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5 sewing tips make a quilted tote bag perfect

 

The pieces are quilted, the embellishing is done and now it’s time for this tote bag to take some shape. Today I’ll give you 5 tips for sewing the designer tote bag together.

TIP 1

Since the batting and stabilizer were cut smaller than the outer bag the sewing process will go much better than if everything was the same size. If by chance your pieces are all the same size like mine were for this bag then I recommend decreasing your foot pressure to allow it to go over the bulky fabric better and make nice even stitches. If you don’t change the foot pressure then you’ll end up with uneven stitches and skipped stitches. You may have to experiment with how low you need to go. When you’re all done remember to set it back to normal. You’ll also need to decrease the foot pressure when the inner and outer bags are sewn together as there is bulk then and when the top stitching is done at the very end.

TIP 2

Use a walking foot or a dual motion feed foot to help with moving the fabric layers under the foot and over the feed dogs.

TIP 3

Use polyester thread such as Gütermann as it’s stronger than cotton thread and you don’t want your designer tote bag falling apart anytime down the road.

TIP 4

Back tack all seams so that the pieces do not come apart as it’s being made and manipulated under the machine. As you get more pieces sewn together and the bag grows there’s a lot more manipulation.

TIP 5

To make perfect bottom corners start and stop ⅜″ from the edge of the piece – this will allow for the 3 pieces to fit together perfectly and smoothly.

Armed with these tips let’s get going on sewing this designer tote bag together.

Sewing the bag together

Step 1: Sew the bottom panel to the front and back panels starting and stopping ⅜″ from the beginning and end of the seam. You’ll have one big rectangle. Press the seam towards the front and back panels. When I looked at this big rectangle it gave me another idea for a quilt. Isn’t it interesting where inspiration comes from.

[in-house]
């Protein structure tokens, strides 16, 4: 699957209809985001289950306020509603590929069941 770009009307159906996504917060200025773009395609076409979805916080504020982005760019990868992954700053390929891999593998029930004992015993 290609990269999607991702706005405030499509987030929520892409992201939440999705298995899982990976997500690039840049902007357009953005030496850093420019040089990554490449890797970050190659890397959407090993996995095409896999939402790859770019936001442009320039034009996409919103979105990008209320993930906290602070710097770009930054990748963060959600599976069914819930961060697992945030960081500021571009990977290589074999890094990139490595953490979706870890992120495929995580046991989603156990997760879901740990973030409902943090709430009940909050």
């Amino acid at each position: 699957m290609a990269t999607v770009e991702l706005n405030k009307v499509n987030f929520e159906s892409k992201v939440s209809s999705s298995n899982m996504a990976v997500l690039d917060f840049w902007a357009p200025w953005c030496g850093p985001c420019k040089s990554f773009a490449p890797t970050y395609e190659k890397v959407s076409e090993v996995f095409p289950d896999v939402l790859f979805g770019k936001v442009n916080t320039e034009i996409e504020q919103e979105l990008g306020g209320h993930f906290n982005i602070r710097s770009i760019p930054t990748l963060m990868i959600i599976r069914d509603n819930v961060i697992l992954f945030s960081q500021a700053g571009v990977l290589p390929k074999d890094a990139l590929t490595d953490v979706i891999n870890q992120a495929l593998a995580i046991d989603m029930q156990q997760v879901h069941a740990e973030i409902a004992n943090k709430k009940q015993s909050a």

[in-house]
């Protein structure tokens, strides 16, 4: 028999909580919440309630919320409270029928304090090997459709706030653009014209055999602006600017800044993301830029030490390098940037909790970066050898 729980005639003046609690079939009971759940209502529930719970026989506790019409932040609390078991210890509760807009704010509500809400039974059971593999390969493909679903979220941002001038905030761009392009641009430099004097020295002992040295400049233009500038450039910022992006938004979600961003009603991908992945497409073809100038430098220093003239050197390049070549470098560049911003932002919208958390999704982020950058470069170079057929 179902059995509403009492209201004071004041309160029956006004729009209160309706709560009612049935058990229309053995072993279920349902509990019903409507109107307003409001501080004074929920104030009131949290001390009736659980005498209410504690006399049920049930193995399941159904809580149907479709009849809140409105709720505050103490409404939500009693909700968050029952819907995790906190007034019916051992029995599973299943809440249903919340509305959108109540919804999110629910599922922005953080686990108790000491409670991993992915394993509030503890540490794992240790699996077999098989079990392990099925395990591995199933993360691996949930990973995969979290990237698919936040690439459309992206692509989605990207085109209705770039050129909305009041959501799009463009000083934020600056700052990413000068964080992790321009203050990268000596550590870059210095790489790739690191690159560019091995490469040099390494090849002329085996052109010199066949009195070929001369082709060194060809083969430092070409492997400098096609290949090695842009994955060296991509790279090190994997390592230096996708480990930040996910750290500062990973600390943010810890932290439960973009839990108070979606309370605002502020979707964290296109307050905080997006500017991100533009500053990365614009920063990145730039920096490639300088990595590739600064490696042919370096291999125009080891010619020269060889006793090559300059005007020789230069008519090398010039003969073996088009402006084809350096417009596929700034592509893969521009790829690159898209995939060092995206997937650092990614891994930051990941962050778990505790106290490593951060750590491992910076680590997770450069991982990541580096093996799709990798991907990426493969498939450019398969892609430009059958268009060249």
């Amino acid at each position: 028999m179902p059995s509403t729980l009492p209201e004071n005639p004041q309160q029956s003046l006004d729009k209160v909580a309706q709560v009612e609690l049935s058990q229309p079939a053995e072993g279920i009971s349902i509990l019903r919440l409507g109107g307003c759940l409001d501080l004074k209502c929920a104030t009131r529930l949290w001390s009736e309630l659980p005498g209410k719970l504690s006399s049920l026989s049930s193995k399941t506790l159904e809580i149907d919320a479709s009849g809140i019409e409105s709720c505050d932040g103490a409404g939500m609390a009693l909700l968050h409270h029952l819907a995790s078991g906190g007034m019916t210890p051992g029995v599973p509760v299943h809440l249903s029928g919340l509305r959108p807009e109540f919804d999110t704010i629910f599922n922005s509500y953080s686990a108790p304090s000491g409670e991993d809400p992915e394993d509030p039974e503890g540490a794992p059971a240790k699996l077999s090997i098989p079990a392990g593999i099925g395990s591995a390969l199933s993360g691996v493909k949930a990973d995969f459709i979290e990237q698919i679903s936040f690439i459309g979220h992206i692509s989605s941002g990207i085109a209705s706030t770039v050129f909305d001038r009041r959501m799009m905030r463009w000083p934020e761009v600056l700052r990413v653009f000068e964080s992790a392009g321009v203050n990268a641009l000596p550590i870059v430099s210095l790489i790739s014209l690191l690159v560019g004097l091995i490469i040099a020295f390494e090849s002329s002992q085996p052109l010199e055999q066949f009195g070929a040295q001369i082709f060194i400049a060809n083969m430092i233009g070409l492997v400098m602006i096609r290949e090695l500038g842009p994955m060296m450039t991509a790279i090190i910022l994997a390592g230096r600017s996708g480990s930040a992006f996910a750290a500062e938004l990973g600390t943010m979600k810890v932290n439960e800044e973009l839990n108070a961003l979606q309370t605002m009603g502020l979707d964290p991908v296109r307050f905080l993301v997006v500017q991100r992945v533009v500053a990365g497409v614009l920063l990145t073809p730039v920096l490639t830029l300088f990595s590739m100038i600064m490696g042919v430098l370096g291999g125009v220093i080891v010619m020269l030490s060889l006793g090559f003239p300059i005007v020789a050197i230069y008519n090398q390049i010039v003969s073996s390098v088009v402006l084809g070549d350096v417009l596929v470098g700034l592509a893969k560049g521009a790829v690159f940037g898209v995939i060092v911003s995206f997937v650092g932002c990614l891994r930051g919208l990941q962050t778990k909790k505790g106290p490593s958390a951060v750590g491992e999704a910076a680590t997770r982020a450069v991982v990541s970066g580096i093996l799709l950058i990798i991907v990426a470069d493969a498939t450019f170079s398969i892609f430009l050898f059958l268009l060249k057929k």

Bottom panel added between front and back panels
Bottom panel added between front and back panels

 

Step 2: Sew a side panel to each side of the front panel making sure to stop ⅜″ from the bottom. Press the seam towards the front panel.

 

Side panels added to the front panel
Side panels added to the front panel

 

Step 3: Sew the side panel to the bottom panel making sure to start sewing where the other two seams end. Don’t forget to back tack. Pinning with flower headed pins does make this a bit easier and I place a pin where I have to stop so I don’t go to the end and off the edge.

 

Pinned side piece to bottom piece
Pinned side piece to bottom piece

 

Now that there are more pieces together it’s a bit harder to get the bag under the machine but the fabric is malleable so it can be folded to making sewing easier as I have done in this photo below.

 

Fold bag back for easy sewing
Fold bag back for easy sewing

 

Side panels attached to the bottom panel. The bag is taking shape.

 

Side panels in place
Side panels in place

 

Step 4: Sew the two side panels to the back panel – pinning does help everything stay in place. When done you’ll have a bag with shape. The side panels need to be trimmed otherwise it’s ready to be turned right side out.

 

Outer bag sewn together
Outer bag sewn together

 

Turn the bag right side out and it looks so much better. Great corners too using tip #5.

 

Outer bag complete and right side out
Outer bag complete and right side out

 

Step 5: Repeat steps 1 – 5 for the inner bag making sure to leave a 10″ opening in the bottom panel to pull the bag through once the two bags are sewn together. If you want pockets in the inside of the bag then they should be added to the front and back panels prior to sewing the inner bag together. I chose not to put any pockets in mine.

 

Inner bag sewn together
Inner bag sewn together

 

Now that we can see progress in the bag and have had these 5 tips for sewing the designer tote bag together it’s time to add some handles tomorrow. Happy Quilting!

 

This is part 4 of 5 in this series.
Go back to part 3:  How Fray Stop helps your quilting projects

Jennifer runs Quilts by Jen, a fantastic educational resource for quilters with many great free tutorials ranging from how to choose fabrics, understanding the value of fabrics, pressing, building Bargello runs, pinning, binding, sandwiching, couching, quilting, and much more. Check them out!

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